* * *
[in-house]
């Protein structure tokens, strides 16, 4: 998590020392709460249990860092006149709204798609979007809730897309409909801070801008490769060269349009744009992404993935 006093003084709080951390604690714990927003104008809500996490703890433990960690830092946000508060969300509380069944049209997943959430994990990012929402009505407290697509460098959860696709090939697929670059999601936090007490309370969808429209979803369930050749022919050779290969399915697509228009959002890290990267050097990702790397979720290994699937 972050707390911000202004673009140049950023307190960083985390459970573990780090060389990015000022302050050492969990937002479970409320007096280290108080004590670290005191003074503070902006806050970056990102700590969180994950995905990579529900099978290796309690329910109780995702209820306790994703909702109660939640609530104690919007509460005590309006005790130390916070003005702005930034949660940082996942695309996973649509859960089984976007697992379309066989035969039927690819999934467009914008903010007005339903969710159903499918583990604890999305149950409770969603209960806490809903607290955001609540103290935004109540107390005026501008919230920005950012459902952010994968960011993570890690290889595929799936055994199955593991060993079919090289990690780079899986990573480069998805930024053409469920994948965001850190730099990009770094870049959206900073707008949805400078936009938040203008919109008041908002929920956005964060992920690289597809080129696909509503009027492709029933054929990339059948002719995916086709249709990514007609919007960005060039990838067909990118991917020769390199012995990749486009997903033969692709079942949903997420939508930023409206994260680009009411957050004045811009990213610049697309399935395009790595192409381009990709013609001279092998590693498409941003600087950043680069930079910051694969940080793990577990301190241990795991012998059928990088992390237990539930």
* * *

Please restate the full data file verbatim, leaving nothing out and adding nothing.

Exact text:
[in-house]
């Protein structure tokens, strides 16, 4: 998590020392709460249990860092006149709204798609979007809730897309409909801070801008490769060269349009744009992404993935 006093003084709080951390604690714990927003104008809500996490703890433990960690830092946000508060969300509380069944049209997943959430994990990012929402009505407290697509460098959860696709090939697929670059999601936090007490309370969808429209979803369930050749022919050779290969399915697509228009959002890290990267050097990702790397979720290994699937 972050707390911000202004673009140049950023307190960083985390459970573990780090060389990015000022302050050492969990937002479970409320007096280290108080004590670290005191003074503070902006806050970056990102700590969180994950995905990579529900099978290796309690329910109780995702209820306790994703909702109660939640609530104690919007509460005590309006005790130390916070003005702005930034949660940082996942695309996973649509859960089984976007697992379309066989035969039927690819999934467009914008903010007005339903969710159903499918583990604890999305149950409770969603209960806490809903607290955001609540103290935004109540107390005026501008919230920005950012459902952010994968960011993570890690290889595929799936055994199955593991060993079919090289990690780079899986990573480069998805930024053409469920994948965001850190730099990009770094870049959206900073707008949805400078936009938040203008919109008041908002929920956005964060992920690289597809080129696909509503009027492709029933054929990339059948002719995916086709249709990514007609919007960005060039990838067909990118991917020769390199012995990749486009997903033969692709079942949903997420939508930023409206994260680009009411957050004045811009990213610049697309399935395009790595192409381009990709013609001279092998590693498409941003600087950043680069930079910051694969940080793990577990301190241990795991012998059928990088992390237990539930």